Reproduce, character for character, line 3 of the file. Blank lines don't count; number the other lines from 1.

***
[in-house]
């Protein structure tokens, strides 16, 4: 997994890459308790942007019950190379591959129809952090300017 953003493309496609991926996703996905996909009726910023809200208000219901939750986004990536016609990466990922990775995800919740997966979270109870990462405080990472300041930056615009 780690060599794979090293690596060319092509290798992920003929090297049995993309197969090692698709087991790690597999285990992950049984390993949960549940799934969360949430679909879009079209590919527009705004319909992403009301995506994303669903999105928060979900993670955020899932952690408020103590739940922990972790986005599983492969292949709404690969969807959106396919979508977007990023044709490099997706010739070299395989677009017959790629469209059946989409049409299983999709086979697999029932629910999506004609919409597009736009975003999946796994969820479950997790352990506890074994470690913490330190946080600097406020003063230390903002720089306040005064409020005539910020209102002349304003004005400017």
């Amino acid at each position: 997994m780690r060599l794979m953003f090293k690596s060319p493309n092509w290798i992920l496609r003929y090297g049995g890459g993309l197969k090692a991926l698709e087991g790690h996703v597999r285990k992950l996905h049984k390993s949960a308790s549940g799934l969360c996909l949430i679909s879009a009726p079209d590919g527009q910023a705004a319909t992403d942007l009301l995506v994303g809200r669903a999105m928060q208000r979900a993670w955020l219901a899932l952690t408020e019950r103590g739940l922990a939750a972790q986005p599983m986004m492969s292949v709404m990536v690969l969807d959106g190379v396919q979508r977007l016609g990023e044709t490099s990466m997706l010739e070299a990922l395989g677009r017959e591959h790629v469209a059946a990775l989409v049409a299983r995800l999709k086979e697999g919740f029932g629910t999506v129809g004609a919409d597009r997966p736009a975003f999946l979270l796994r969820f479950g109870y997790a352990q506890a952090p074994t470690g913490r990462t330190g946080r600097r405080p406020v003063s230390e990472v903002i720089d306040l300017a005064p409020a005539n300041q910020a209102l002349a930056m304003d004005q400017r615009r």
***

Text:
């Amino acid at each position: 997994m780690r060599l794979m953003f090293k690596s060319p493309n092509w290798i992920l496609r003929y090297g049995g890459g993309l197969k090692a991926l698709e087991g790690h996703v597999r285990k992950l996905h049984k390993s949960a308790s549940g799934l969360c996909l949430i679909s879009a009726p079209d590919g527009q910023a705004a319909t992403d942007l009301l995506v994303g809200r669903a999105m928060q208000r979900a993670w955020l219901a899932l952690t408020e019950r103590g739940l922990a939750a972790q986005p599983m986004m492969s292949v709404m990536v690969l969807d959106g190379v396919q979508r977007l016609g990023e044709t490099s990466m997706l010739e070299a990922l395989g677009r017959e591959h790629v469209a059946a990775l989409v049409a299983r995800l999709k086979e697999g919740f029932g629910t999506v129809g004609a919409d597009r997966p736009a975003f999946l979270l796994r969820f479950g109870y997790a352990q506890a952090p074994t470690g913490r990462t330190g946080r600097r405080p406020v003063s230390e990472v903002i720089d306040l300017a005064p409020a005539n300041q910020a209102l002349a930056m304003d004005q400017r615009r």